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(Maury Beckman)

Inflation made 2022 a very difficult year for many. The higher cost of living has forced many consumers to pile up credit card debt and drain their savings at an uncomfortable rate just to stay afloat. And while the pace of inflation has thankfully slowed since peaking earlier this year, we could still be in for many more months of cost-of-living increases.

If you’re retired and you’ve been forced to aggressively leave your nest egg to cope with higher living expenses, you may be thinking it’s time to get back to work. Returning to the workforce can provide an opportunity to leave your savings alone for a while and even increase your cash reserves to better position you to handle higher expenses.

But if you’re planning to retire and return to work while you’re already collecting Social Security, you may be in for a nasty surprise. And it can derail your financial plans.

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When you keep benefits at risk

The Social Security Administration allows people to receive monthly benefits even if they are still gainfully employed or returning to work. And once you reach full retirement age (FRA) for Social Security purposes, you can earn any amount from work without it reducing your benefits.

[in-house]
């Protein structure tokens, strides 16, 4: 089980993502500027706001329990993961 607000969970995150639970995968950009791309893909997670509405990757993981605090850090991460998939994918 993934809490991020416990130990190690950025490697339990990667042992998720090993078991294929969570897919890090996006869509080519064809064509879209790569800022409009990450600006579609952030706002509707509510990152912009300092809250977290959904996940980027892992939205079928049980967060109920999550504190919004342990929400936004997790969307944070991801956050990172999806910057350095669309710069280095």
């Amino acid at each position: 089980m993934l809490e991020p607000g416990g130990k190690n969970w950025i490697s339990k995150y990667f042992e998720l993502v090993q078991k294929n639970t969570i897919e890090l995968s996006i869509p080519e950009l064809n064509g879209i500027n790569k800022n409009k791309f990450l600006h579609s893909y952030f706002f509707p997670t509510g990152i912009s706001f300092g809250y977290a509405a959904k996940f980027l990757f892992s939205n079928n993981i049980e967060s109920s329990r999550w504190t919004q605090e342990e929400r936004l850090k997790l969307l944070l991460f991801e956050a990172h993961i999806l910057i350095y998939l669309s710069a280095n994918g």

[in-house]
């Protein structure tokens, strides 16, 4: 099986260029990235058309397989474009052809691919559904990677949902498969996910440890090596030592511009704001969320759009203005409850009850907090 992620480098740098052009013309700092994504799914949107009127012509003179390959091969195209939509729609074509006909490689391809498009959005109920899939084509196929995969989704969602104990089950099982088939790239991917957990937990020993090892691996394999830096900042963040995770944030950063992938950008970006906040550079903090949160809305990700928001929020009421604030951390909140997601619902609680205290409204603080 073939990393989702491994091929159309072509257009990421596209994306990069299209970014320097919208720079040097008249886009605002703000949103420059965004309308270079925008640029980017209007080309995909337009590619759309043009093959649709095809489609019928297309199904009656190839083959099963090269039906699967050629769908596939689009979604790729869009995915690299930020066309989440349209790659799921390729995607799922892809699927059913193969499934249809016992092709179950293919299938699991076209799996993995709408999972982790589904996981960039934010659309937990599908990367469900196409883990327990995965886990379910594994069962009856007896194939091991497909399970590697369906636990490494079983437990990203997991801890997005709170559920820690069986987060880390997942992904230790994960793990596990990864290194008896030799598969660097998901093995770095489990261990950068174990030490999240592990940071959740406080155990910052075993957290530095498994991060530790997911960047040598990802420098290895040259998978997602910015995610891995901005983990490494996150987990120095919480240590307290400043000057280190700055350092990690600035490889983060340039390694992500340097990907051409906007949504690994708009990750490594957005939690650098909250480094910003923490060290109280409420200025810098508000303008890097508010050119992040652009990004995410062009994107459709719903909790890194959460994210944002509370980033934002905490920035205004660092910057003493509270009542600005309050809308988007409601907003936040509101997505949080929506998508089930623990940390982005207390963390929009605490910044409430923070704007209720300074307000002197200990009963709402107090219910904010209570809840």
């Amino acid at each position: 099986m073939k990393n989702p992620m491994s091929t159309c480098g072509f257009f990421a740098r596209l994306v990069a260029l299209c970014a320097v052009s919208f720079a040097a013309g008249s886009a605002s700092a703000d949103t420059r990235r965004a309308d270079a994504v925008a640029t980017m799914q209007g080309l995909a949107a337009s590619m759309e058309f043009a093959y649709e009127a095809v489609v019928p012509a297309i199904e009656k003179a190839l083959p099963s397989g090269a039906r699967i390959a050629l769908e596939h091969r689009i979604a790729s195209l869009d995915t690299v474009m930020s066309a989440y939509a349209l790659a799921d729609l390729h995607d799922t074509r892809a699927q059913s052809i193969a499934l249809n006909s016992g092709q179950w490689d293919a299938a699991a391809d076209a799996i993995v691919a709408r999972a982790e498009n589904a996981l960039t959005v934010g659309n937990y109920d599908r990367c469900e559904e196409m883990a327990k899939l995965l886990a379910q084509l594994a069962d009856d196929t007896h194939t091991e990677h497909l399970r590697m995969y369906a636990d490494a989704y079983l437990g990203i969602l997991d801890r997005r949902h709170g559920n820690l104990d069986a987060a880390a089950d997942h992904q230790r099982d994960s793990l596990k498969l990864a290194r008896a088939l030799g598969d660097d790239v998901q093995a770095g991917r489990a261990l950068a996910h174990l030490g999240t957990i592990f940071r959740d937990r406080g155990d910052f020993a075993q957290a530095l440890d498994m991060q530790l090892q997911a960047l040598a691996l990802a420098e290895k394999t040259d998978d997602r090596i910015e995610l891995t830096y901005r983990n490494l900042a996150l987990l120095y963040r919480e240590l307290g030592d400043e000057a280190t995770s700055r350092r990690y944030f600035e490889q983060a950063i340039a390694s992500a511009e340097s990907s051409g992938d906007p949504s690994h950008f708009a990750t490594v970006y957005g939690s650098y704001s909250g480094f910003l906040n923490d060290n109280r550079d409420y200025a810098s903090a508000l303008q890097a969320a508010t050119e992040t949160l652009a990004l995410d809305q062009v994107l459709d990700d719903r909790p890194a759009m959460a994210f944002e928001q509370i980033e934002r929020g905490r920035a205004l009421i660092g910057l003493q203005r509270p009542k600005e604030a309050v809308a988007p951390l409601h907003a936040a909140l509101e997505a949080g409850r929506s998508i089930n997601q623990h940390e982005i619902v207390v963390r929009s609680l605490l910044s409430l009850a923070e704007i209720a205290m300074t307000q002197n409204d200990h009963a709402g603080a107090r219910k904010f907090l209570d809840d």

But let’s say you retired and signed up for Social Security at age 62 a few years ago, and now you’re 64 and thinking about going back to work. In that case, earnings above a certain limit can cause your Social Security wages to be reduced.

This year, you could earn up to $19,560 a year in that situation without affecting your benefits. In 2023, that limit will increase to $21,240. But beyond that, you’ll risk having $1 in Social Security income withheld for every $2 you earn.

You should know that these earnings test limits are different for people who collect Social Security and work the year they reach FRA. In that case, the earnings limit in 2022 is $51,960. In 2023, it is $56,520. Beyond that point, someone in that boat is risking $1 in Social Security for every $3 in income.

It’s also worth noting that Social Security benefits withheld in these situations are not completely lost. If you withhold some benefits for earning too much, that amount will be returned to you once you reach FRA.

However, if you are on Social Security and considering returning to the workforce due to today’s tough economic climate, you should carefully read the rules involved. You may decide to return to work on a part-time basis to avoid having Social Security income withheld. Or you may decide that you need a full-time job but will receive a lower Social Security benefit each month.

The key, however, is not to be caught off guard. That’s really when you can face a world of financial trouble.

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The Motley Fool has a disclosure policy.

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